Licensed to Kill
Last week, Attorney General John Ashcroft vowed, “America
will not allow terrorists to use our hospitality
as a weapon against us.” But
despite his tough talk, Ashcroft’s boldest proposal was the establishment of a
task force – no doubt aspiring terrorists are trembling now – charged with
denying entry to affiliates of 46 designated terror groups. “Oh, is that an official al Qaeda membership badge you’re
wearing? I’m afraid you’ll have
to attend flight school elsewhere…”
Every year, 50 million cross our borders without background
checks or entry and exit monitoring. Of
the 31 million required to obtain visas, 40% overstay, many permanently.
And we make it so easy. In
North Carolina, Tennessee, Utah, and Virginia any resident able to pass a
driving test (available in your language of choice) can obtain a driver’s
license regardless of immigration status. Illinois,
New Mexico, and Minnesota are considering similar measures. California, home to
2 million illegal immigrants, is somewhat confused.
In September, the Assembly approved a bill to grant licenses to illegals,
then the parliamentarian pulled it from Gov. Gray Davis’ desk after the terror
attacks caused the bill’s chief sponsor to reconsider the initiative. The
Mexican-American Legal Defense Fund claims that since the bill was neither
signed nor vetoed within 30 days of passage, it will have force of law come Jan.
Advocates of licensing illegals – chief among them, no
surprise, auto insurers hungry for new premiums – argue highway safety rather
than border security. But this card
is more than a license to drive. It
confers a sense of identity, legitimacy, and de facto citizenship.
We use our drivers’ licenses to vote, validate employment, and yes,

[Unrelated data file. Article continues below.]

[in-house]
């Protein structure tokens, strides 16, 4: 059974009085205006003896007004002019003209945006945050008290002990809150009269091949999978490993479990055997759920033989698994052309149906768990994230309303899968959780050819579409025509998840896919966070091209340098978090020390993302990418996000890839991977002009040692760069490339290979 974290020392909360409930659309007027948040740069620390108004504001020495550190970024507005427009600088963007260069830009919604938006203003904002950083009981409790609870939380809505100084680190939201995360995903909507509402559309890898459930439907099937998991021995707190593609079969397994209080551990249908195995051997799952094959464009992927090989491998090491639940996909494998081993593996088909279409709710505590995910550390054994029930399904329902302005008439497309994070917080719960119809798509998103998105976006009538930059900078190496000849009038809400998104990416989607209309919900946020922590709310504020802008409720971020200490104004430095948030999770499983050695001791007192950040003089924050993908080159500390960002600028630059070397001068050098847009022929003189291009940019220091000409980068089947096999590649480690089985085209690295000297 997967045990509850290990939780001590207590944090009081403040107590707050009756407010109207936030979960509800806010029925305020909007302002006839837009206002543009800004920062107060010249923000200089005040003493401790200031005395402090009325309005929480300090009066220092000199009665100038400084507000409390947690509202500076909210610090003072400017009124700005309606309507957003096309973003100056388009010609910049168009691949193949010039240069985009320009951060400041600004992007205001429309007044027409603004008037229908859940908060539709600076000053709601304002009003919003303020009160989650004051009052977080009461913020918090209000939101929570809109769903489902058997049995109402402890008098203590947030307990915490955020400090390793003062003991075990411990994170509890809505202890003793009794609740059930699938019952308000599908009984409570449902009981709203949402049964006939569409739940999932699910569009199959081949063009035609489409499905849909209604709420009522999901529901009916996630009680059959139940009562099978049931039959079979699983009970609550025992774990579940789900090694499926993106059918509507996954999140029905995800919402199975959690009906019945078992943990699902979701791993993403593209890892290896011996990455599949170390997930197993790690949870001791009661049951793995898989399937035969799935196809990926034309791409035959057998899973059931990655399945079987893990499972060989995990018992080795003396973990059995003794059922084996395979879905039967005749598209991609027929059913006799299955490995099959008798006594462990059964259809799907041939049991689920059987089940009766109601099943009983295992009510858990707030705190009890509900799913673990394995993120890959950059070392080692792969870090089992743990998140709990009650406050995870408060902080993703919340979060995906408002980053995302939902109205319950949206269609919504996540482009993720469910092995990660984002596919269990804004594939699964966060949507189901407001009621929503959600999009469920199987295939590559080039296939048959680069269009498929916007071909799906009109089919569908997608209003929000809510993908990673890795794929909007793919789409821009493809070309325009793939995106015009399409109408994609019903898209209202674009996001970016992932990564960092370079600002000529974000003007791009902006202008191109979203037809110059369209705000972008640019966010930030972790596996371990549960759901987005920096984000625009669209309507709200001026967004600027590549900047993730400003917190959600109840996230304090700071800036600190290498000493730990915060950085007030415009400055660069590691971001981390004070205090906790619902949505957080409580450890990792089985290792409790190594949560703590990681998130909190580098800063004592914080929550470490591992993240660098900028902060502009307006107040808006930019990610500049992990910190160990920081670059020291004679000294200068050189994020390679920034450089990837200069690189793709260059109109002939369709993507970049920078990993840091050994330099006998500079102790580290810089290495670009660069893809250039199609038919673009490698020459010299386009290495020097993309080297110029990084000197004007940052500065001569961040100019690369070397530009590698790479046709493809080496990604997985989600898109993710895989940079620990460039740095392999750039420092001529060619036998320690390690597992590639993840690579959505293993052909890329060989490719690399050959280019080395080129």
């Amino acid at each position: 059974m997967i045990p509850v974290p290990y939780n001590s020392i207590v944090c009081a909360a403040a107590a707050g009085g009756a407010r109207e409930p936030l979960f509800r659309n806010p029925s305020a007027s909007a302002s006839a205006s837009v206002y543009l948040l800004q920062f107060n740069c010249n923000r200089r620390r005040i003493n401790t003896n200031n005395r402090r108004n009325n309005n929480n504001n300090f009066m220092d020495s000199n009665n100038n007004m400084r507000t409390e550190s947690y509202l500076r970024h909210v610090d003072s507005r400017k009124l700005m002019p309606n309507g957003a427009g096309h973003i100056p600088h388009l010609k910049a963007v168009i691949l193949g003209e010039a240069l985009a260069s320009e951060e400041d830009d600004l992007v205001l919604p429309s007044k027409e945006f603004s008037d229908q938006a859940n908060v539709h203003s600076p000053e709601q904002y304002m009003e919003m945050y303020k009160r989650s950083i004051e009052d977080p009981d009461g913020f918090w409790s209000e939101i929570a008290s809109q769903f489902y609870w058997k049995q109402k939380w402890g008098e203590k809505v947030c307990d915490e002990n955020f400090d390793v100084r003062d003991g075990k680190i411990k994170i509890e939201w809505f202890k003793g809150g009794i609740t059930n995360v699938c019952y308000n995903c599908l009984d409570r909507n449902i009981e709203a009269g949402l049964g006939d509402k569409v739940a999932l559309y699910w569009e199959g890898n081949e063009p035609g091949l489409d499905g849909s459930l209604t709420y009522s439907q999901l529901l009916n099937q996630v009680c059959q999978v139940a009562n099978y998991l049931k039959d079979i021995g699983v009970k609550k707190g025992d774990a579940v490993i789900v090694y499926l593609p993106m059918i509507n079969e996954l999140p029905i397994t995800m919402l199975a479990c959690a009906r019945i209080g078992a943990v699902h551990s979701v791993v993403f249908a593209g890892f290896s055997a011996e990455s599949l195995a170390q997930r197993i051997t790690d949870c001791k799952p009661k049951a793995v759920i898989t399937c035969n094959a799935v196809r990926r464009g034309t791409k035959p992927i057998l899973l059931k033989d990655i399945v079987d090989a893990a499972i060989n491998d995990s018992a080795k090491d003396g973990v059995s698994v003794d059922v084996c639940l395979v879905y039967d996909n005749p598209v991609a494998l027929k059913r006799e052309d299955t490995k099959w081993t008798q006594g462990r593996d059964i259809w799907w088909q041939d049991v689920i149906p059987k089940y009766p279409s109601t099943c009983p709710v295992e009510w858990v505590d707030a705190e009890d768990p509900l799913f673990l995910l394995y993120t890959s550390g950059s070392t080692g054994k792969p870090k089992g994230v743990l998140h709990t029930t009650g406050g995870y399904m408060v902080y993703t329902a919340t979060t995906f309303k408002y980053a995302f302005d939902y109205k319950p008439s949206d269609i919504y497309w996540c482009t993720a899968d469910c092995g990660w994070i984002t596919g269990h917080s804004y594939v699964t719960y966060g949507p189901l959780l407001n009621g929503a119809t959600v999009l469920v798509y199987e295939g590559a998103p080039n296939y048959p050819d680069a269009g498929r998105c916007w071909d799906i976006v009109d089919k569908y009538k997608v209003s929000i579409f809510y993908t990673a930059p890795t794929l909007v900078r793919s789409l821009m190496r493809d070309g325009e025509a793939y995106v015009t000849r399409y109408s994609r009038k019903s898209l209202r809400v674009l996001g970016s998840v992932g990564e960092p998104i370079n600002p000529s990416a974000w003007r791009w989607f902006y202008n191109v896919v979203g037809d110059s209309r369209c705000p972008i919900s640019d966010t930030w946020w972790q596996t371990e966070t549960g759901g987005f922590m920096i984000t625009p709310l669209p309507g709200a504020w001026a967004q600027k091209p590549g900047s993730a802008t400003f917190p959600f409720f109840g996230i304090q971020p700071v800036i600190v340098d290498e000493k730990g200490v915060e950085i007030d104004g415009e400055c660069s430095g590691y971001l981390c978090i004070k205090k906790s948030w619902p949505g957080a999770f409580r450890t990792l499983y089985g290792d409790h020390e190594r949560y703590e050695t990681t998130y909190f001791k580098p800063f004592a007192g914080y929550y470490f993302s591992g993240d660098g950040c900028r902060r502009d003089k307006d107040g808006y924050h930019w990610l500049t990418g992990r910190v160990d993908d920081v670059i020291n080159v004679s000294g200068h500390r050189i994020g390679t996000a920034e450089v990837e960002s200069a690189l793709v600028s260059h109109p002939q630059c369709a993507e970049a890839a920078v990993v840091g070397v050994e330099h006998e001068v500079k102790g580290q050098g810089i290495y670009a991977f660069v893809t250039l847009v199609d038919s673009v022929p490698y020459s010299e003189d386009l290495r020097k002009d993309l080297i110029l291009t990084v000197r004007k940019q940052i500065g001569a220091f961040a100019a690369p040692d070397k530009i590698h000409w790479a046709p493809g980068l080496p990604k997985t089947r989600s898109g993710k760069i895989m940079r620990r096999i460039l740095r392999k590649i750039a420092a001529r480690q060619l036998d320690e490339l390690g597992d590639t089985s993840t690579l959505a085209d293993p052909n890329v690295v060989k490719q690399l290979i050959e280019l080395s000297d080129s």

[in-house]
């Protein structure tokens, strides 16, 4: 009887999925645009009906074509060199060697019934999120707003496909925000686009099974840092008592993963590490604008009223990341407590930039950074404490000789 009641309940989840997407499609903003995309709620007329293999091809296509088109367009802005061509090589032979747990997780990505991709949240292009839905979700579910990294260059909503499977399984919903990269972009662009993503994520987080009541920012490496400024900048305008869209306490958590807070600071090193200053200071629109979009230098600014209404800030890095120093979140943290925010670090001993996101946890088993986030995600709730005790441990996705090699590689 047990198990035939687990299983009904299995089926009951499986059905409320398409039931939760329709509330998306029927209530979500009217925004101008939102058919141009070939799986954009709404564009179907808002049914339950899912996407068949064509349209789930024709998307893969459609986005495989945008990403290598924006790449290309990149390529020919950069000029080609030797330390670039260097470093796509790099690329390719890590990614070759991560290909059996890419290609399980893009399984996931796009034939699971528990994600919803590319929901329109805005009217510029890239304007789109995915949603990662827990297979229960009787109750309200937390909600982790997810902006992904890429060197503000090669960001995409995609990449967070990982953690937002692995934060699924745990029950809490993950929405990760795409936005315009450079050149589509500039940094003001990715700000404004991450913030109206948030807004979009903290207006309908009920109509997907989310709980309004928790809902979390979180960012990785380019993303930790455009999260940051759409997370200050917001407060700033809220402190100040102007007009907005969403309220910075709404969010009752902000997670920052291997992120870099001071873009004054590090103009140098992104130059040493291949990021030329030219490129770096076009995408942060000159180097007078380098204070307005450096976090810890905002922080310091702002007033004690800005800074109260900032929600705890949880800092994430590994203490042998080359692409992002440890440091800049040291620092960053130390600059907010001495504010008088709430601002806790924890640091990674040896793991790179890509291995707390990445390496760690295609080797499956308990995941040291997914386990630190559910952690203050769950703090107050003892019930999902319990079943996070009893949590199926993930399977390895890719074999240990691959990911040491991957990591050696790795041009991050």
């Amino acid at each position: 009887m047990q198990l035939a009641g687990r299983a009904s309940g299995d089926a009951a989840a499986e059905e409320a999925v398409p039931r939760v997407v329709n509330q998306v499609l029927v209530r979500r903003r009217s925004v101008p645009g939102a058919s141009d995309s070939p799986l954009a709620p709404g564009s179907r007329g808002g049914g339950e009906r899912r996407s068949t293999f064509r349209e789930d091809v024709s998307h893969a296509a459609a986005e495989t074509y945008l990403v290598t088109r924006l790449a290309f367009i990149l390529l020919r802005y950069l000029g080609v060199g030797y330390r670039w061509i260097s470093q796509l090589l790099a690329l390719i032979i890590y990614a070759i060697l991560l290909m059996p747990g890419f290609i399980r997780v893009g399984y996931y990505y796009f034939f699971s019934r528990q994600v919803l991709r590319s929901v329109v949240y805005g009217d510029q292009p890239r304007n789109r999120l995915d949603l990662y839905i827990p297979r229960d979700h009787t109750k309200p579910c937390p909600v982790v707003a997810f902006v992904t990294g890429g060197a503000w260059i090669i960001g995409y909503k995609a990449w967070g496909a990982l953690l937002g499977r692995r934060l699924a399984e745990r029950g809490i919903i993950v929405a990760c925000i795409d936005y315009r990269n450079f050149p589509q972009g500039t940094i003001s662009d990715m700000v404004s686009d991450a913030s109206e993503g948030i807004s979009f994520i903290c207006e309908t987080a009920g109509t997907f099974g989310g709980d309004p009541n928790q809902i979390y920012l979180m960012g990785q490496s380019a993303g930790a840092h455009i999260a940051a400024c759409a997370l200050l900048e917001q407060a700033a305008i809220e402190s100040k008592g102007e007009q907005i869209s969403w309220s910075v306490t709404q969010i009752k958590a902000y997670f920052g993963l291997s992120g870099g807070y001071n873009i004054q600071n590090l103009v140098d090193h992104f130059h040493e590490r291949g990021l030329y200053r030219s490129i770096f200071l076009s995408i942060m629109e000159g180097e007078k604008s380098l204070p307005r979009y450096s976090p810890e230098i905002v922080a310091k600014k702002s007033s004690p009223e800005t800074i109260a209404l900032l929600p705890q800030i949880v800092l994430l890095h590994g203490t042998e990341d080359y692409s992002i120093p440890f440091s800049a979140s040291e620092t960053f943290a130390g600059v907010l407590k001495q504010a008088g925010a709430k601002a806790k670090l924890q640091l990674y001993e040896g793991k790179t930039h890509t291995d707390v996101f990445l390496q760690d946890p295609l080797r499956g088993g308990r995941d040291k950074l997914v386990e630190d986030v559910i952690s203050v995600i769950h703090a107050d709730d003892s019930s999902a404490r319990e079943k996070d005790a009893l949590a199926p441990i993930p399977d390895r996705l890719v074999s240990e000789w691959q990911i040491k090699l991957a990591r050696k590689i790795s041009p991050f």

even board planes.
This week, Human Events uses FBI affidavits to track
the terrorists’ final days through the back channels of Northern Virginia, to
the Department of Motor Vehicles, on to the boarding gates.
In August, hijackers Hani Hanjour and Khalid Almihdhar met Luis Alonso
Martinez-Flores, a 28-year-old Salvadorian at Virginia convenience store where
Latino immigrants wait for day labor. For
$100, Martinez, who has lived in the U.S. illegally since 1994, took the
terrorists to the “DMV Express,” a Virginia licensing bureau in a nearby
mall, where Hanjour and Almihdhar presented passports, legal visas, and DL51
forms establishing legal residence as certified by illegal alien Martinez.
They used an old address of Martinez’s as their own and were licensed
with the ease of native-born citizens.
The next day, the pair of terrorists put their new IDs to
work, bringing two more of bin Laden’s lieutenants to the DMV.
This time, they certified the DL51s themselves and received ID cards
within minutes, again using Martinez’s phony address.
The same day, three more terrorists found a Falls Church attorney willing
to notarize the documents that made Ahmed Alghamdi, aboard Flight 175, and Abdul
Alomari, hijacker on Flight 11 both eligible for IDs at the Arlington DMV.
In total, Virginia DMVs gave identity documents to seven of the
terrorists, and with them, permission to board our planes.
Since Sept. 11, anyone who presents a passport, visa, and utility bill or
bank statement can still do the same.
Such is the frailty of our system – and the inadequacy of
our government’s response. Those
who enter and live here in violation of our laws are afforded a privilege denied
citizens who transgress speed limits. With
it comes permission to work, apply for credit, and participate in the routine
business of the country whose border they disregarded.
As for those who enter on legal visas and then line up at the
DMV, they should have no use for this quasi-citizenship.
Their native passports would suffice for proof of identity.
Yet we confer the accessories of residency on those who claim only to be
passing through, clearing the way for the four in ten who remain here after
their visas expire.
did we realize then that people would take advantage of our generosity to the
extent they have,” Mr. Bush said after Sept. 11. Now we know – and still do nothing. Denying American identity documents to the 11 million
illegals among us is an obvious first step.
Refusing them to transient visa holders is the clear corollary.
Before thousands more line up to receive licenses to drive and, quite possibly, licenses to
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